Saturday, June 2, 2012

The Shiny Little Enemy?

From Witherspoon's newsletter

In last month’s article we discussed the topic of insecticides and which insects are most irritating to our roses and to us, but one major bug was left out, Japanese beetles.  For the problem they are, Japanese beetles warrant their own article.
If you have not seen your first Japanese beetle this year, you probably will soon.  The grubs are maturing in the rich soil under your lawn or the nearby field or golf course.  The beetles will emerge and go straight to your roses to satisfy their ravenous appetites.  We encourage a three pronged attack.
1.       Remove the color – the best way to keep the Japanese beetles from eating you blooms is to cut them and take them inside.   They are attracted to the color and scent in your rose garden.  As soon as the buds begin to open and show color, cut them, put them in a Witherspoon Rose Caddy, and take them inside so you can enjoy them and the beetles can’t.
2.       Spray, dust, or pick – there are many products on the market that are effective for beetle control.  Sevin spray and Sevin dust work to eliminate beetles that visit your garden.  Keep in mind that since Sevin is a broad-spectrum insecticide it will eliminate any other insect that visits your garden as well.  For a more targeted approach, Bayer Rose and Flower Insect Killer and several products that contain pyrethrums may be used.  Keep in mind that beetles have to eat the plant material for any spray to be effective, so they will do some damage before they die.  Finally, picking the beetles off of your roses and dropping them into a jar of water is a time-tested and environmentally-approved approach that will certainly eliminate some of your beetle issues.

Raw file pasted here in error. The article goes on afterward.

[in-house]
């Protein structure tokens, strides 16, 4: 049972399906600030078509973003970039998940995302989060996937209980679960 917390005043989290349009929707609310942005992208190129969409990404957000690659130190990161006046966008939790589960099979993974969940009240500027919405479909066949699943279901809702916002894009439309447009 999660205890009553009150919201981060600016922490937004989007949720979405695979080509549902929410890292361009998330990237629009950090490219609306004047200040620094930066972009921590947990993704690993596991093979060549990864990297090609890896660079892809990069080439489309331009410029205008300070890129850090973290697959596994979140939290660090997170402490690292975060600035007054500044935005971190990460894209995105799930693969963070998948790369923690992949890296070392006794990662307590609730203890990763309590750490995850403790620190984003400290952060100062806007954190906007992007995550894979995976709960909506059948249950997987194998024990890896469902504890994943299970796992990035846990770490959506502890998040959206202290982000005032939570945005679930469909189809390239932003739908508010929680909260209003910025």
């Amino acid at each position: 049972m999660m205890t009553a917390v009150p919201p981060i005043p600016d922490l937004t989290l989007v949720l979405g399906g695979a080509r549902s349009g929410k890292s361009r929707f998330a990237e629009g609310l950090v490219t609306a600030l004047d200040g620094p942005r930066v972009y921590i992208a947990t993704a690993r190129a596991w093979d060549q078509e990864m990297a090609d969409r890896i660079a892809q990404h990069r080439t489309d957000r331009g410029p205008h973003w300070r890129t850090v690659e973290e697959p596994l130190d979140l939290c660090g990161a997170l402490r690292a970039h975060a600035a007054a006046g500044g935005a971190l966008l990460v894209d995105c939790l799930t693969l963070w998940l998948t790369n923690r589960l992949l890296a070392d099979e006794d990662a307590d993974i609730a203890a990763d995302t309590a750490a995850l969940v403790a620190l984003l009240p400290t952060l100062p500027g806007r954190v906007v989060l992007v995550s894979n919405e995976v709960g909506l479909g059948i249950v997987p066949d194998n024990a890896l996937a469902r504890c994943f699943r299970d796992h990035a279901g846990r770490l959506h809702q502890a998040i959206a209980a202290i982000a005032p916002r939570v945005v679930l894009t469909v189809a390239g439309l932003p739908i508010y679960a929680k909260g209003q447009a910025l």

3.       Get them early – apply Milky Spore to your lawn to reduce your local population of Japanese beetles over a couple of years.  Milky Spore contains spores of Bacillus papillae which sterilize the grubs living in your lawn.  When mature, these beetles will still munch and other beetles can still fly in from other areas, but this offers a long term solution to the overpopulation of Japanese beetles.
We do not recommend using Japanese beetle traps.  Many times they draw more beetles to your yard than your roses will, and the beetles do not all go into the trap.  The best place to put a beetle trap is in your distant neighbor’s yard.  (You may want to check with them first.)
Controlling Japanese beetle damage in your rose garden is tough.  A combination of approaches gives you the best chance of victory over the shiny little enemy.  Stay diligent in your control measures and you can make it through “beetle season” without losing your roses, or your mind.

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